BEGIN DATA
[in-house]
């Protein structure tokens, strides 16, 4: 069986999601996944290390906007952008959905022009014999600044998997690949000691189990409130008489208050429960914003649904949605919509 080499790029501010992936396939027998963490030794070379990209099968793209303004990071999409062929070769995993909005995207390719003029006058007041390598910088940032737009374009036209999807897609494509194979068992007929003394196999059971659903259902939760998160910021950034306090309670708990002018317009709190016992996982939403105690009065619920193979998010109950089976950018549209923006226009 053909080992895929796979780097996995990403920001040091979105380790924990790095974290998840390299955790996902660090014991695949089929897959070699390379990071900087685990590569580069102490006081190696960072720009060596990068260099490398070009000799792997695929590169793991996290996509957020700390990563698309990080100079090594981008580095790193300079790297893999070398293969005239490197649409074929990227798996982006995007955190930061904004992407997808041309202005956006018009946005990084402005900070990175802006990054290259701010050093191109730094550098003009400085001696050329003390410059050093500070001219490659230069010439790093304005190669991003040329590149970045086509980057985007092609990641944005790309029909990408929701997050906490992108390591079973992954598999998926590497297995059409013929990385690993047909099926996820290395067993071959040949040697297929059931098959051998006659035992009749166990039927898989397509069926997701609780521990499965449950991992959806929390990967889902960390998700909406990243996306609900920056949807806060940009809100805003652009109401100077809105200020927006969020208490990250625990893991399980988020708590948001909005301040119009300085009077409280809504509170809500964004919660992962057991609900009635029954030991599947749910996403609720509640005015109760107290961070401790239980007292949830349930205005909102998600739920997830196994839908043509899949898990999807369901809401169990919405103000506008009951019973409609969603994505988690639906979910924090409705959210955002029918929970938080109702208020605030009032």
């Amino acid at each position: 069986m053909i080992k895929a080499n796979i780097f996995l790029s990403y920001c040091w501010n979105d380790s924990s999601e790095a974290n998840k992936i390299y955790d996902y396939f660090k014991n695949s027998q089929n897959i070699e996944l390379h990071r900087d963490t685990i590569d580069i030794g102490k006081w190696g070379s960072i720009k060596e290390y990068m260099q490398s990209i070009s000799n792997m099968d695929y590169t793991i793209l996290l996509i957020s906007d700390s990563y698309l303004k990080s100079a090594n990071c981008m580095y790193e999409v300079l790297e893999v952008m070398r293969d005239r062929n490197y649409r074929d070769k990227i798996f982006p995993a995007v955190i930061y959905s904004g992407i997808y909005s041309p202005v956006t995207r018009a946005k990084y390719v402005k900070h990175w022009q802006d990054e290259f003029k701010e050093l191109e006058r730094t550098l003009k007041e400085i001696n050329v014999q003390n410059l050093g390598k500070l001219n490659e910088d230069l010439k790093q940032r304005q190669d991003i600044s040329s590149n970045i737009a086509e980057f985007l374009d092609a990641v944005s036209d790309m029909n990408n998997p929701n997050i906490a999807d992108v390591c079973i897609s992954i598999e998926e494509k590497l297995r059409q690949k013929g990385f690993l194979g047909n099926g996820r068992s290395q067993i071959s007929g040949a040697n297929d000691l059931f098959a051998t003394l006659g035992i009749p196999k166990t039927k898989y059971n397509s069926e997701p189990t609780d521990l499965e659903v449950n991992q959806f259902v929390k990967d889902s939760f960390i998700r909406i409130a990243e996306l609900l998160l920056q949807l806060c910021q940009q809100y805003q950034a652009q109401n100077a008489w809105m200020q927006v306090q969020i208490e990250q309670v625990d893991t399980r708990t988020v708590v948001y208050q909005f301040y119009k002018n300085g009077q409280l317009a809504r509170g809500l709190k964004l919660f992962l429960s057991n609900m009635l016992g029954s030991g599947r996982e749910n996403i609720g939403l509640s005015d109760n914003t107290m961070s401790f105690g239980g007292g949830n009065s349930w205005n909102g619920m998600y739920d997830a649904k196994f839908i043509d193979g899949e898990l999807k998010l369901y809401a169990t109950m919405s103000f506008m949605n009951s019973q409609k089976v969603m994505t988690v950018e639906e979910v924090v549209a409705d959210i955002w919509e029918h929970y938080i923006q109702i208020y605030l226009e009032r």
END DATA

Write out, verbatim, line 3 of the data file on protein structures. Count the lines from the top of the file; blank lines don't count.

């Amino acid at each position: 069986m053909i080992k895929a080499n796979i780097f996995l790029s990403y920001c040091w501010n979105d380790s924990s999601e790095a974290n998840k992936i390299y955790d996902y396939f660090k014991n695949s027998q089929n897959i070699e996944l390379h990071r900087d963490t685990i590569d580069i030794g102490k006081w190696g070379s960072i720009k060596e290390y990068m260099q490398s990209i070009s000799n792997m099968d695929y590169t793991i793209l996290l996509i957020s906007d700390s990563y698309l303004k990080s100079a090594n990071c981008m580095y790193e999409v300079l790297e893999v952008m070398r293969d005239r062929n490197y649409r074929d070769k990227i798996f982006p995993a995007v955190i930061y959905s904004g992407i997808y909005s041309p202005v956006t995207r018009a946005k990084y390719v402005k900070h990175w022009q802006d990054e290259f003029k701010e050093l191109e006058r730094t550098l003009k007041e400085i001696n050329v014999q003390n410059l050093g390598k500070l001219n490659e910088d230069l010439k790093q940032r304005q190669d991003i600044s040329s590149n970045i737009a086509e980057f985007l374009d092609a990641v944005s036209d790309m029909n990408n998997p929701n997050i906490a999807d992108v390591c079973i897609s992954i598999e998926e494509k590497l297995r059409q690949k013929g990385f690993l194979g047909n099926g996820r068992s290395q067993i071959s007929g040949a040697n297929d000691l059931f098959a051998t003394l006659g035992i009749p196999k166990t039927k898989y059971n397509s069926e997701p189990t609780d521990l499965e659903v449950n991992q959806f259902v929390k990967d889902s939760f960390i998700r909406i409130a990243e996306l609900l998160l920056q949807l806060c910021q940009q809100y805003q950034a652009q109401n100077a008489w809105m200020q927006v306090q969020i208490e990250q309670v625990d893991t399980r708990t988020v708590v948001y208050q909005f301040y119009k002018n300085g009077q409280l317009a809504r509170g809500l709190k964004l919660f992962l429960s057991n609900m009635l016992g029954s030991g599947r996982e749910n996403i609720g939403l509640s005015d109760n914003t107290m961070s401790f105690g239980g007292g949830n009065s349930w205005n909102g619920m998600y739920d997830a649904k196994f839908i043509d193979g899949e898990l999807k998010l369901y809401a169990t109950m919405s103000f506008m949605n009951s019973q409609k089976v969603m994505t988690v950018e639906e979910v924090v549209a409705d959210i955002w919509e029918h929970y938080i923006q109702i208020y605030l226009e009032r």